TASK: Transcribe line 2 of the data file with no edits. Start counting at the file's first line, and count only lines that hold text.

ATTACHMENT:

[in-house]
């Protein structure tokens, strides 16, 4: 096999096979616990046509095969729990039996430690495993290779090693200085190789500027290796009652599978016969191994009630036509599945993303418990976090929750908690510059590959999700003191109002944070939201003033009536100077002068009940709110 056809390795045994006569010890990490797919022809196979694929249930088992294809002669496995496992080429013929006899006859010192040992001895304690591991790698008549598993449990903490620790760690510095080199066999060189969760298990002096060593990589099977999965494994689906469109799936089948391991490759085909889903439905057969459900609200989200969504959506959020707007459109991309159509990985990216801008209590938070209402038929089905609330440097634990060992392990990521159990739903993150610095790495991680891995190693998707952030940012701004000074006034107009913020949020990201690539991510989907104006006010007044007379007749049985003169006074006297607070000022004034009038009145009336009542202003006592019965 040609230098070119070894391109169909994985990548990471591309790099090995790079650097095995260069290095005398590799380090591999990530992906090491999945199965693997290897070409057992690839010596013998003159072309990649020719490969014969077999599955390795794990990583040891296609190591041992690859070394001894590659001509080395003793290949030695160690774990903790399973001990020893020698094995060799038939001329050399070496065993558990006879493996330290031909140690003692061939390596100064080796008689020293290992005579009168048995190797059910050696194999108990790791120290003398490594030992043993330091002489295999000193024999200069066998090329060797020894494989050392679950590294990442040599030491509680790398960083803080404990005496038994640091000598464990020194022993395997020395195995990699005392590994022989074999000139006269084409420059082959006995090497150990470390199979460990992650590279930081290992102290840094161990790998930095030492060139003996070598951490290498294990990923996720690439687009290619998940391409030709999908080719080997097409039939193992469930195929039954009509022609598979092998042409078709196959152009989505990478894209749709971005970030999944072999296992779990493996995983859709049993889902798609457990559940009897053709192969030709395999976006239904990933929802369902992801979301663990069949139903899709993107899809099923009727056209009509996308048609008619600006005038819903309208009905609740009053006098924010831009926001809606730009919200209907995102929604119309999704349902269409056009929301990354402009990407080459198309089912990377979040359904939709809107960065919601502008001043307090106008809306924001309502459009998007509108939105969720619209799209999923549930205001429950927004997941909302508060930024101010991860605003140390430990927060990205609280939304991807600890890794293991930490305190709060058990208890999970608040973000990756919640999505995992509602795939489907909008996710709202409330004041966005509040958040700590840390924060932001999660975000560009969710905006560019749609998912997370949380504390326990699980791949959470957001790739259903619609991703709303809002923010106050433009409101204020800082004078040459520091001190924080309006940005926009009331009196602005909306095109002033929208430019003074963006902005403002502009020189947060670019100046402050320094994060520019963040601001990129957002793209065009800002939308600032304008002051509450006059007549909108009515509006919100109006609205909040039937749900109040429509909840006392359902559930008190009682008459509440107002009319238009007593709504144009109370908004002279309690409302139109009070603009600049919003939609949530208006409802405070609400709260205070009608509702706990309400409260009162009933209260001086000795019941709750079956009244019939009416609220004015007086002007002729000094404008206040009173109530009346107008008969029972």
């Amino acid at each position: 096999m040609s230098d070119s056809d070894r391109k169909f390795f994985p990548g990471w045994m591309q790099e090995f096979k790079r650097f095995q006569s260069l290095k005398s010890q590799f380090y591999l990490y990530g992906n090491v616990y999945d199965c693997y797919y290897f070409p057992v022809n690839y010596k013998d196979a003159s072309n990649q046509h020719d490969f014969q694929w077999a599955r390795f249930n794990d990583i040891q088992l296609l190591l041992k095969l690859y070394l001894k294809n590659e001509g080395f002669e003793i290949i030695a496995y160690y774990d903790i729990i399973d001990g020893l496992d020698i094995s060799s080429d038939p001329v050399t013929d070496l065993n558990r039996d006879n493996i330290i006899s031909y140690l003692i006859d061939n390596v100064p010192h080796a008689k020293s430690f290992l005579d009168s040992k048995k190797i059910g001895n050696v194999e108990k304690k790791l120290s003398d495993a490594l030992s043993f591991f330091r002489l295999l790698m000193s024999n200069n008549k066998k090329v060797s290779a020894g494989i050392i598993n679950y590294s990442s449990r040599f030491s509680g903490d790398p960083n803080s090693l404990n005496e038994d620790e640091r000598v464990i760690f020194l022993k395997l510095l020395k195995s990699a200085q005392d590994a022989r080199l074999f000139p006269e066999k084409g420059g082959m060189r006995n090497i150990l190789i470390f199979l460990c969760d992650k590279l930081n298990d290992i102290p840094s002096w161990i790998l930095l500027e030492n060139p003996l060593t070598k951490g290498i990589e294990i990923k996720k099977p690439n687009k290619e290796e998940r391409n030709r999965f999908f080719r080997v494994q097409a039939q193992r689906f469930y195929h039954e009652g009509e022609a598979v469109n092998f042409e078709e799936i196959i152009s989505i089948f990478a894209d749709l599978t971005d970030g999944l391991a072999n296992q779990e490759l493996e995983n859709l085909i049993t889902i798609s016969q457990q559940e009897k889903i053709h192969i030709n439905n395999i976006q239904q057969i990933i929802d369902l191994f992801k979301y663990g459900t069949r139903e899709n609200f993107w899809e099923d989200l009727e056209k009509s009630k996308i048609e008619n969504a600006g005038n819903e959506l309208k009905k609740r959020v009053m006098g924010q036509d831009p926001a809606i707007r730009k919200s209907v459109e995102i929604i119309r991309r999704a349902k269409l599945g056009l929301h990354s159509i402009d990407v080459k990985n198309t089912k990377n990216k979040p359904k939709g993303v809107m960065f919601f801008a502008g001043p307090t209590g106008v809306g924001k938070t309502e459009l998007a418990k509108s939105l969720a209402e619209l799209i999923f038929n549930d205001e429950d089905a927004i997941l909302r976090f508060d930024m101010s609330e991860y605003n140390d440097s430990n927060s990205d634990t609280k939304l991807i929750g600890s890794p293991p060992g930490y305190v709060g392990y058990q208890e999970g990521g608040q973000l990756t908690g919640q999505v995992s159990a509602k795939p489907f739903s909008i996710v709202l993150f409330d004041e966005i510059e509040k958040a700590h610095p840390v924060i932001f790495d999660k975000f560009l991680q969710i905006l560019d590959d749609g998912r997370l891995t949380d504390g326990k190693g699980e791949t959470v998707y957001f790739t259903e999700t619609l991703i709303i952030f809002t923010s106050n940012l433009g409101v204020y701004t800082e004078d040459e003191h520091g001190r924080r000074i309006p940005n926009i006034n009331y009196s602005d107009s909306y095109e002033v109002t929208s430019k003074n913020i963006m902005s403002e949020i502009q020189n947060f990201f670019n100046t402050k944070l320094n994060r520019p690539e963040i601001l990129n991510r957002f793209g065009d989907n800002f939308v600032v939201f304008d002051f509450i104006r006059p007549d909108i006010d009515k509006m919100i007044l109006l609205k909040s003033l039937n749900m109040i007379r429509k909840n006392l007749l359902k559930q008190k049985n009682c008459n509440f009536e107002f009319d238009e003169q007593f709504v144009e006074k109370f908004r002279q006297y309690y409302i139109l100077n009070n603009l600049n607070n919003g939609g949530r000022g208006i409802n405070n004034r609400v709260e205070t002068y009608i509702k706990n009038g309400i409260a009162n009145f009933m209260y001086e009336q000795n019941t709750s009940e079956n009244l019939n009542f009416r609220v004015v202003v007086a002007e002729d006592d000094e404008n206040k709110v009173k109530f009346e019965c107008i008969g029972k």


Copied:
């Protein structure tokens, strides 16, 4: 096999096979616990046509095969729990039996430690495993290779090693200085190789500027290796009652599978016969191994009630036509599945993303418990976090929750908690510059590959999700003191109002944070939201003033009536100077002068009940709110 056809390795045994006569010890990490797919022809196979694929249930088992294809002669496995496992080429013929006899006859010192040992001895304690591991790698008549598993449990903490620790760690510095080199066999060189969760298990002096060593990589099977999965494994689906469109799936089948391991490759085909889903439905057969459900609200989200969504959506959020707007459109991309159509990985990216801008209590938070209402038929089905609330440097634990060992392990990521159990739903993150610095790495991680891995190693998707952030940012701004000074006034107009913020949020990201690539991510989907104006006010007044007379007749049985003169006074006297607070000022004034009038009145009336009542202003006592019965 040609230098070119070894391109169909994985990548990471591309790099090995790079650097095995260069290095005398590799380090591999990530992906090491999945199965693997290897070409057992690839010596013998003159072309990649020719490969014969077999599955390795794990990583040891296609190591041992690859070394001894590659001509080395003793290949030695160690774990903790399973001990020893020698094995060799038939001329050399070496065993558990006879493996330290031909140690003692061939390596100064080796008689020293290992005579009168048995190797059910050696194999108990790791120290003398490594030992043993330091002489295999000193024999200069066998090329060797020894494989050392679950590294990442040599030491509680790398960083803080404990005496038994640091000598464990020194022993395997020395195995990699005392590994022989074999000139006269084409420059082959006995090497150990470390199979460990992650590279930081290992102290840094161990790998930095030492060139003996070598951490290498294990990923996720690439687009290619998940391409030709999908080719080997097409039939193992469930195929039954009509022609598979092998042409078709196959152009989505990478894209749709971005970030999944072999296992779990493996995983859709049993889902798609457990559940009897053709192969030709395999976006239904990933929802369902992801979301663990069949139903899709993107899809099923009727056209009509996308048609008619600006005038819903309208009905609740009053006098924010831009926001809606730009919200209907995102929604119309999704349902269409056009929301990354402009990407080459198309089912990377979040359904939709809107960065919601502008001043307090106008809306924001309502459009998007509108939105969720619209799209999923549930205001429950927004997941909302508060930024101010991860605003140390430990927060990205609280939304991807600890890794293991930490305190709060058990208890999970608040973000990756919640999505995992509602795939489907909008996710709202409330004041966005509040958040700590840390924060932001999660975000560009969710905006560019749609998912997370949380504390326990699980791949959470957001790739259903619609991703709303809002923010106050433009409101204020800082004078040459520091001190924080309006940005926009009331009196602005909306095109002033929208430019003074963006902005403002502009020189947060670019100046402050320094994060520019963040601001990129957002793209065009800002939308600032304008002051509450006059007549909108009515509006919100109006609205909040039937749900109040429509909840006392359902559930008190009682008459509440107002009319238009007593709504144009109370908004002279309690409302139109009070603009600049919003939609949530208006409802405070609400709260205070009608509702706990309400409260009162009933209260001086000795019941709750079956009244019939009416609220004015007086002007002729000094404008206040009173109530009346107008008969029972």